·                   Determine plan to collect and store retiree knowledge library

·                   Planning session with people who seek support from retiree

·                   Include retiree peers and organization + include replacement

·                   Determine critical knowledge needed from their viewpoint – Critical Knowledge Form is a guide

·                   Compare knowledge needs with retiree knowledge list and determine knowledge gaps

·                   Build plan to transfer knowledge and fill gaps


David Smith


On Jul 14, 2016, at 2:28 PM, jeffrey.keefer@... [sikmleaders] <sikmleaders@...> wrote:

 

 

I was asked to develop and use a knowledge transfer tool for a retiring senior staff member who has a lot of specialized knowledge we need to capture before he leaves (and before his replacement gets hired). This is similar to some knowledge audit work I am doing, though I think it requires more of a checklist that will then lead to conversations or at least prework to conversations we will then need to have about all of this. 

Does anybody have a standard tool for this that I can borrow as a template and then adapt?

 

Thank you. 

 

Jeffrey

 



 

 

 

 

 

 


 
Edited

Dear Colleagues

 

Many years ago, Jeff Stemke, who was at Chevron at the time, developed a targeted methodology for Knowledge Transfer from Experts.

 

I have attached it here.  I have used this approach often, have found this approach to be very effective, and have shared it broadly among my clients. (Thank you Jeff!)

Expert+Knowledge+Transfer.pdf

Hope you find this useful. Jeff’s approach is systematic, disciplined, and an effective plan for targeted knowledge transfer.  Further, it is effective whether you are dealing with any type of workforce attrition or turnover, not limited to a retiring workforce.

 

Bill

 

 

 

  

 

Learn more about the solutions and value we provide at www.workingknowledge-csp.com

 

 


tman9999@...
 

Hello Doug - I led the development and implementation of the aging workforce knowledge loss mitigation program for a major public electric and gas utility here in California a few years ago. This work focused on various operating units within the utility including their nuclear plant engineering, tax accounting, regulatory, legal, hydro plants and switching operations control centers.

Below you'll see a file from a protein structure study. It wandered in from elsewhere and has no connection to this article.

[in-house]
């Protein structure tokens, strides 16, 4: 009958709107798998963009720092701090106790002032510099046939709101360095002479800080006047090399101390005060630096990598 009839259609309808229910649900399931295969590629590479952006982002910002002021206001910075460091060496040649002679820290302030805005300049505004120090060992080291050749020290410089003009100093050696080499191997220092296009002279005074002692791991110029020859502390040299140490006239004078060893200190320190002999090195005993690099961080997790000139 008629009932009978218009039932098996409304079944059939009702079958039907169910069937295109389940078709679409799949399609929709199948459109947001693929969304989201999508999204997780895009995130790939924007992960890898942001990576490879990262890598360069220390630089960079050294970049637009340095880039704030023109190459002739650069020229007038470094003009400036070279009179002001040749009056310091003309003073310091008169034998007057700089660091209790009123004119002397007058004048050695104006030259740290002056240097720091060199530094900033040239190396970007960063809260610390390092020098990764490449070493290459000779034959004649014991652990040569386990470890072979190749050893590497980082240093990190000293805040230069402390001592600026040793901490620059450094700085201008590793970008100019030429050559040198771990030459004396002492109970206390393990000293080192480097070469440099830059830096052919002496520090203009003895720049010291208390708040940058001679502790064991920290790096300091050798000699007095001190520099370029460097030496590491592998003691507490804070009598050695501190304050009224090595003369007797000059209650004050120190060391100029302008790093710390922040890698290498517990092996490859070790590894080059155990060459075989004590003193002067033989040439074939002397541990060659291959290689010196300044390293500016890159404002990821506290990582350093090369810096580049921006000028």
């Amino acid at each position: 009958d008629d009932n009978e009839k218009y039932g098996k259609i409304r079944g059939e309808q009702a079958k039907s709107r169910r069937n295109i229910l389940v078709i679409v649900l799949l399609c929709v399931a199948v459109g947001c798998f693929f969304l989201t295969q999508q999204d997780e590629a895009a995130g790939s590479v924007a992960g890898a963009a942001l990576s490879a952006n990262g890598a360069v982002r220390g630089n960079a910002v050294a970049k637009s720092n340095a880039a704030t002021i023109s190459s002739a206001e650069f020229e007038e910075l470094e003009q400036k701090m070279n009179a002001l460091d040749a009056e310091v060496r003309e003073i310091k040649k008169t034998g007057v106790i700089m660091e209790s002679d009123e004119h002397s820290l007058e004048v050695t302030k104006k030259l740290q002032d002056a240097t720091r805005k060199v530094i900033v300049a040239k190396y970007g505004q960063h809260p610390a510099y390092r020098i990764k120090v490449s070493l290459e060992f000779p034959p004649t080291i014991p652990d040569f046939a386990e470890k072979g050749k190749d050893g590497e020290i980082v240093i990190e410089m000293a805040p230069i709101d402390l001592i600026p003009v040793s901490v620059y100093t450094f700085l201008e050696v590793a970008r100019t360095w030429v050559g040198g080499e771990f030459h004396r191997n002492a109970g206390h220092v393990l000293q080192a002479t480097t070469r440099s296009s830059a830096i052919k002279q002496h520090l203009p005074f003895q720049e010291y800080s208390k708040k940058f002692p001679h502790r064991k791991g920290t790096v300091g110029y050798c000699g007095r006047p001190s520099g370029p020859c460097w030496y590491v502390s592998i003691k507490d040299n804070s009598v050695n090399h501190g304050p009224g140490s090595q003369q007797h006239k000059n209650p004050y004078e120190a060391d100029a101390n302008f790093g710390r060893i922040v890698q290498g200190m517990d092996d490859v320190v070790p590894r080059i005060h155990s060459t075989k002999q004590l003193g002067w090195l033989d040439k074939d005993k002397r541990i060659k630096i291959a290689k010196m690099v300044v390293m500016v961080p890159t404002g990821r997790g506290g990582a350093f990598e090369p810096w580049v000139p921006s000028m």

The result was a suite of tools that provided a variety of approaches to knowledge transfer, depending on the nature of the work being done and the level of risk to the business that losing that knowledge represented. 

I presented on it a few years ago in Washington DC at a conference. Happy to discuss further with you if you're interested. 

Best,

Tom Short
Tom Short Consulting


---In sikmleaders@..., <douglas.weidner@...> wrote :

We seek additional folks with considerable expertise and proven methods and technologies in this important Intellectual Capital Management Domain.

 

Douglas Weidner, Chief CKM Instructor

Executive Chairman, KM Institute

Home of KMBOK™, KMM™ and the KM Transformation Solution


Jeff Stemke
 

Bill: glad you are finding the approach useful.

One seemingly obvious lesson I've learned in the first step (identify critical knowledge):

Most managers and experts get bogged down trying to articulate what the expert "knows." As we understand, this can cover a broad scope and is often intangible. 

A better question is "what are the expert's key roles or tasks." These are much more visible and amenable to task analysis. Of course some of the expert's work will be based on tacit experience, but this becomes easier to articulate when you focus on specific tasks (troubleshooting, design,etc.)

Another benefit is that you can easily observe the learner performing the task and judge their capabilities. This gives you and the organization confidence that successful knowledge transfer has occurred.

--Jeff


katepugh@...
 

Hello, SIKM Team:

We have been teaching the knowledge jam -- a scaffolded, facilitated, conversation-based approach to knowledge-transfer/creation in the Columbia IKNS program. 

Here are some reasources:

Super short - summarized here:
Book on knowledge jam:
Cheers!
Kate 

Katrina Pugh
President, AlignConsulting 
Editor of Smarter Innovation (chapter abstracts) (Ark Group, 2014)
Author of Sharing Hidden Know-How (Jossey-Bass/Wiley, 2011)
katepugh@...
www.alignconsultinginc.com
617 967 3910 (m)


-----Original Message-----
From: tman9999@... [sikmleaders]
To: sikmleaders
Sent: Mon, Jul 18, 2016 10:55 am
Subject: [sikmleaders] Re: Knowledge Transfer Tool

 
Hello Doug - I led the development and implementation of the aging workforce knowledge loss mitigation program for a major public electric and gas utility here in California a few years ago. This work focused on various operating units within the utility including their nuclear plant engineering, tax accounting, regulatory, legal, hydro plants and switching operations control centers.